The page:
Short and Sweet: Why short stories matter


While many fiction readers love the concentrated pleasure of short fiction the form is not one Australian publishers seem keen to support.

A glance at the lists of major imprints suggests that, where fiction is concerned, the novel reigns supreme. So why do short stories matter, and what, for writers, is the point of them? As a lover of short, and indeed, very short fiction, I would argue the case for the short form on four main grounds; craft, experimentation, story gathering and exposure.

Primary among these is craft. Many fiction writers leap straight into novel writing. They convince themselves that they will find all the skills they need within what they have learned as students and readers. But good writing takes practice. Finding a voice, understanding the nuances of plot and character, and creating prose that will engage readers through perhaps sixty thousand words of a first novel—these things rarely come naturally.

There is no better ‘place’ to develop the skills of long form fiction (or narrative non-fiction) than the short story. Capturing a story in perhaps a couple of thousand words requires precision, and rewards technique. Bluster has no place. But while short fiction is demanding of the skills and craft of the writer its brevity allows for failure—a prerequisite of creative development in any form.

Thus the short story provides a relatively risk free way for writers to experiment. Without experimentation the light bulb moments that come with the discovery of a passion for writing will appear less frequently, until, at some point, the exercise of writing becomes unsatisfying. Experimentation is what makes us ‘creative writers’.

A greatly underestimated part of writing fiction is the distillation of narratives—the metaphysics that recognises something about a yarn, a chance encounter, an idea and spins it into a piece of crafted fiction.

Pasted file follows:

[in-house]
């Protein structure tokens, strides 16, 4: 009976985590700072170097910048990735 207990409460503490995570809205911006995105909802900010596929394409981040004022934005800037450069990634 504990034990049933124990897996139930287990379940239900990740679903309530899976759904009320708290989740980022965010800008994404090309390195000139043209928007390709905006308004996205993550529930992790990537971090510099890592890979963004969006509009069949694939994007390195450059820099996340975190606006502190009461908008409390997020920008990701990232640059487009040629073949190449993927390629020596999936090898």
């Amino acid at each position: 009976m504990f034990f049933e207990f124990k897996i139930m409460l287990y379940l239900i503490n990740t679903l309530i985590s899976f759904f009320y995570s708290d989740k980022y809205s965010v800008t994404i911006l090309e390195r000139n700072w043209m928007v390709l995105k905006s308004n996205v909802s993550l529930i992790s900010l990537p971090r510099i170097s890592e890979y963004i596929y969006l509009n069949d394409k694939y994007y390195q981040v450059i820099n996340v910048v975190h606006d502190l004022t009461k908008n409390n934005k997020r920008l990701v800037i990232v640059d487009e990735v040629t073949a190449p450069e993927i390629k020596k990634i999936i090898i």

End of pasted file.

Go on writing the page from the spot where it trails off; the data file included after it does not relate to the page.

Regular writing of short stories trains writers to discover the stories they want to tell and understand what ideas might work in other forms. Many novels, after all, started life as short stories. Short stories allow us to gather ideas.

And because journals regularly call for short story submissions and short story competitions proliferate short stories provide a great platform for developing writers to gain exposure and to work, in a practical sense, as writers.

If nothing else submitting to these opportunities develops, in writers, one of the attributes most writers who persevere require, and that is a thick skin. Rejection is part and parcel of most writing practices.

In short—which is the way I like it—short stories keep fiction writers on their toes, which is where they need to be.

Even if you’re slugging your way through a novel, and that’s your writing dream, I’d recommend a few side trips down the dusty tracks of the short story.

Yours may or may not be the next ‘great Australian novel’ (I’ll let you do the odds), but I guarantee your manuscript will benefit from forays (successful or otherwise) into the shorter form.

May your words pour onto the page,

Richard Holt’s ‘Ambush’ has just been published in the collection A Box of Stars Beneath the Bed (National Flash Fiction Day and Gumbo Press), Southampton, UK, 2016